Observation 208508: Lichen P. Micheli

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Recognized by sight
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Recognized by sight

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I’ll defer this to Bennett
By: Andrew Khitsun (Andrew)
2015-07-04 05:09:12 CEST (+0200)

I don’t have means to see such small items.

Yes, they really do blend!
By: Jason Hollinger (jason)
2015-07-03 07:32:49 CEST (+0200)

Okay, then how about a Verrucaria?? ;) Perithecia might look red inside if wet and broken open / damaged… (?)

Apothecia looks similar to the linked image,
By: Andrew Khitsun (Andrew)
2015-07-03 07:14:34 CEST (+0200)

but in this case species has a thallus – those grey areoles or whatever you call them that almost blend with rock.

Here’s what I’m calling Polysporina urceolata from Canyonlands, Utah
By: Jason Hollinger (jason)
2015-07-03 04:57:08 CEST (+0200)

observation 208535 — doesn’t that look a lot like yours?

I just took some photos earlier today of a specimen from NV, exactly the same thing. Just sorta tiny black specks on unused rock surface around other species. No way I saw them in the field, but there under the scope, sure enough, there they are.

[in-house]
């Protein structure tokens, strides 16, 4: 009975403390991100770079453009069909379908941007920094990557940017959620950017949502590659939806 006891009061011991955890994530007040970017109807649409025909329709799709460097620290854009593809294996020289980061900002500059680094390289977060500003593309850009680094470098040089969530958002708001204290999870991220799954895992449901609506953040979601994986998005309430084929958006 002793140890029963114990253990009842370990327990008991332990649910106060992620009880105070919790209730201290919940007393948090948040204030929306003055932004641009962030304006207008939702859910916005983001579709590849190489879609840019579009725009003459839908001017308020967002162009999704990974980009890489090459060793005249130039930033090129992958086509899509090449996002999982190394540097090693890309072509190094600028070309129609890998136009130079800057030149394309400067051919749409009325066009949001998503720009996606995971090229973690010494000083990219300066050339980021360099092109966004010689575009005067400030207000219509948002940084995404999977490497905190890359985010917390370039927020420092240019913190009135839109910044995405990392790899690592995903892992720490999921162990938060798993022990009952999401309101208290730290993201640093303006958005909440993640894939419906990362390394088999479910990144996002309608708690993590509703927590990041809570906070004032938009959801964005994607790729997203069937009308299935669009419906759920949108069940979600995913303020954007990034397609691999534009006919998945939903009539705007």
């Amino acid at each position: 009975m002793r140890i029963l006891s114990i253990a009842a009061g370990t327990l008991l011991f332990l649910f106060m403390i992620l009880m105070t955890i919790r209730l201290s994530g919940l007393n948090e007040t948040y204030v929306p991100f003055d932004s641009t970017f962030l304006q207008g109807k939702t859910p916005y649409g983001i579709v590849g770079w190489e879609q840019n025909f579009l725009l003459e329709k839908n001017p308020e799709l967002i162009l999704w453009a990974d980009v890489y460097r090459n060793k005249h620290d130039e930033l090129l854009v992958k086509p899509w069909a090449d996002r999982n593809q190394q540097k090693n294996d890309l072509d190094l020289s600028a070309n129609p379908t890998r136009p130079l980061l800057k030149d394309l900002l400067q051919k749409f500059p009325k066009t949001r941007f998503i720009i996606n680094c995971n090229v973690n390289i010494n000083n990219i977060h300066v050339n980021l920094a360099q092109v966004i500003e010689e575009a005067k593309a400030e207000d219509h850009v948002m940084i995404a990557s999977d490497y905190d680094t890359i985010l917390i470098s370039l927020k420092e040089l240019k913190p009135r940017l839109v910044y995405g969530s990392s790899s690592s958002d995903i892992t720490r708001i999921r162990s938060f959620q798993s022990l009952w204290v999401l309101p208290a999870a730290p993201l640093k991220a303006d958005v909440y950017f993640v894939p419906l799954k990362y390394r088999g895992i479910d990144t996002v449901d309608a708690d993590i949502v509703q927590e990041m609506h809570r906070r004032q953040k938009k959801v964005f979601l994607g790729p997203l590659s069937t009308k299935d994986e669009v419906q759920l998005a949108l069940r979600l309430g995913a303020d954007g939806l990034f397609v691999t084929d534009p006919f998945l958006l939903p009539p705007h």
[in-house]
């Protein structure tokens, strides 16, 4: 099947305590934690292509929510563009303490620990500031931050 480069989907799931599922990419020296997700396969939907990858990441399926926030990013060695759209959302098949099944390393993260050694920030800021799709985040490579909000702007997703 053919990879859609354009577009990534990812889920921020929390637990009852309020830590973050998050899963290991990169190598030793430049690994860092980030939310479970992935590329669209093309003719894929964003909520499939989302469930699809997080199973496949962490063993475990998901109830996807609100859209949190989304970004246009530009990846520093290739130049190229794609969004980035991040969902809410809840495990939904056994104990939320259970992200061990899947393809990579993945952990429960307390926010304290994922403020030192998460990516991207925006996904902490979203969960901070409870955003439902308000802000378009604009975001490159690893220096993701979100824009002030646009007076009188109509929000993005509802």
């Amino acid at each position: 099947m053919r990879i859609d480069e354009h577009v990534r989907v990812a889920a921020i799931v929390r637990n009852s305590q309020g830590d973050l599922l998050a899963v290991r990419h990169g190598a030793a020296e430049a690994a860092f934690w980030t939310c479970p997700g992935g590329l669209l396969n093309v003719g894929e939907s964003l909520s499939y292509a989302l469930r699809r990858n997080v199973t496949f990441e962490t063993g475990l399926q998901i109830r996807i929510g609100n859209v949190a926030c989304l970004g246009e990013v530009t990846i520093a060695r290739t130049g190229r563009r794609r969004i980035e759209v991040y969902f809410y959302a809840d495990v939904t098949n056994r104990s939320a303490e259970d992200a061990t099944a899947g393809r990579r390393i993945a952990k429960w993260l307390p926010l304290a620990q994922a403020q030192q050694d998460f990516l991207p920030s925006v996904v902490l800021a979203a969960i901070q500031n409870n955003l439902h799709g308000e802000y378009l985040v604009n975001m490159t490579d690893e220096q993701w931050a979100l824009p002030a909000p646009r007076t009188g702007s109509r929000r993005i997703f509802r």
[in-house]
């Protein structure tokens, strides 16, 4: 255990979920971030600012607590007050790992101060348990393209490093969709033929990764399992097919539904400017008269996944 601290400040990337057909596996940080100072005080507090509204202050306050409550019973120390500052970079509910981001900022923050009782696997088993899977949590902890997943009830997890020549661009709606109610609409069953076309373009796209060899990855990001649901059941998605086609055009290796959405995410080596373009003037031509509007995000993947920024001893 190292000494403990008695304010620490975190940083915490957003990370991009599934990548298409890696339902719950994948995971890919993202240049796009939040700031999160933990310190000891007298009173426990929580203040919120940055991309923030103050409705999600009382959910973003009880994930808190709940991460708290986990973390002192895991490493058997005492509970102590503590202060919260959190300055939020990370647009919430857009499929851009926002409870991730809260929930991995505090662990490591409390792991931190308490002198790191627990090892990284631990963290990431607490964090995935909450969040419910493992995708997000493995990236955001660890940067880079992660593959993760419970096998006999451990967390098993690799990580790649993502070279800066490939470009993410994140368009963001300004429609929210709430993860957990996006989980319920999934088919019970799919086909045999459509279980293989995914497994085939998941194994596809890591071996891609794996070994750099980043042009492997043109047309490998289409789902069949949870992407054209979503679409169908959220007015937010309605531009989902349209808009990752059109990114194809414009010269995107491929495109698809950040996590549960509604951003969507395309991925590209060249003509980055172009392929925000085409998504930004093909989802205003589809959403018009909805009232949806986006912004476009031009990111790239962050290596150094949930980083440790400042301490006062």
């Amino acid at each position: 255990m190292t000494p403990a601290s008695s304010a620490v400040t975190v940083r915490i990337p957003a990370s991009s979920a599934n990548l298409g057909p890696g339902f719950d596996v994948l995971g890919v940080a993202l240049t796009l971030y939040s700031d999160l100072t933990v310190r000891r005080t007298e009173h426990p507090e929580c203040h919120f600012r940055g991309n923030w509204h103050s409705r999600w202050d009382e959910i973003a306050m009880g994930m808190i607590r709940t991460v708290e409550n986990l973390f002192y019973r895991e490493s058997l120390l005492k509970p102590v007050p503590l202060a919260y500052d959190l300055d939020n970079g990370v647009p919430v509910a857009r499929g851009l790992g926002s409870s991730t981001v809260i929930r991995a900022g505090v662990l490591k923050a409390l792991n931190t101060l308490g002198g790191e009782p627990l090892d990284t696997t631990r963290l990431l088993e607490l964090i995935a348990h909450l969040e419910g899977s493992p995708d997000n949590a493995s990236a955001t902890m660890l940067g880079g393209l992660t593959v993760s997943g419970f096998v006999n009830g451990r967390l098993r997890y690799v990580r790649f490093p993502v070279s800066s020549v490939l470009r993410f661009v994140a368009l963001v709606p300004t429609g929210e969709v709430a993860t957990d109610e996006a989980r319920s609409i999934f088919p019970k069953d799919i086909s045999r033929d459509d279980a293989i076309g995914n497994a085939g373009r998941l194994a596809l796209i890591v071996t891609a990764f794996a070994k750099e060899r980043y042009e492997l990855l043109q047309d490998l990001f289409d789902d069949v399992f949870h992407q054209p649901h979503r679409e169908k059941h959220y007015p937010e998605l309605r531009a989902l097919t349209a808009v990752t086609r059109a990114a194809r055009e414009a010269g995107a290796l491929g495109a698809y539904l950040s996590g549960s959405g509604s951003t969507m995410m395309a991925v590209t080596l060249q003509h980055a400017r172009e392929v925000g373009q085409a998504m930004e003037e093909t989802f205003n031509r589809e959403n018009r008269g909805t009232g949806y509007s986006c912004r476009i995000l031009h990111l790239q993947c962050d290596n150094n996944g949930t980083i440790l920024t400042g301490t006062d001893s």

I would guess that “unpublished” means that Bennett knows or suspects it occurs in WI but there is no official paper or checklist documenting it yet.

Just checked Thomson and the only species there is P.simplex
By: Andrew Khitsun (Andrew)
2015-07-03 04:47:33 CEST (+0200)

But it’s on acidic rocks. Bennett mentions P.urceolata as “unpublished”, whatever that means. And Sarcogyne privigna looks like a giant compared with this species. The former can be seen with a naked eye, while this species is in the realm of Agonimia size-wise.

This one is on dolomite so there is no doubt about calcareous substrate.
By: Andrew Khitsun (Andrew)
2015-07-03 03:53:56 CEST (+0200)

but I can’t even see the shape of apothecia, so I rely on you seeing something familiar.

Bet this is Polysporina
By: Jason Hollinger (jason)
2015-07-03 03:18:44 CEST (+0200)

The tiny scattered apothecia with black “carbonized” cracked rims and red (when wet) disks and endolithic thallus on (calcareous?) sandstone is typical of the small-fruited Polysporina species (and maybe Sarcogyne privigna, too?). I’ve been seeing a bunch like this from limestone in Nevada recently. (Polysporina urceolata I think, but need verification, don’t trust this genus yet!) If you look around a bit under dissecting scope, maybe you’ll find some with lumps of black on top of the disk, too. That will rule out Sarcogyne.

Didn’t realize I had this:
By: Andrew Khitsun (Andrew)
2015-07-03 02:15:34 CEST (+0200)

The bugger is so small, naked eye can’t see there is a lichen there – just dark spot on the surface. I picked up that rock (Niagara Escarpment dolomite) for something else but under microscope realized this lichen is present. I tried to use my extension tubes to get bigger image, but it’s still too small :-((

Created: 2015-07-03 02:06:23 CEST (+0200)
Last modified: 2015-07-03 07:33:00 CEST (+0200)
Viewed: 58 times, last viewed: 2017-02-20 00:40:35 CET (+0100)
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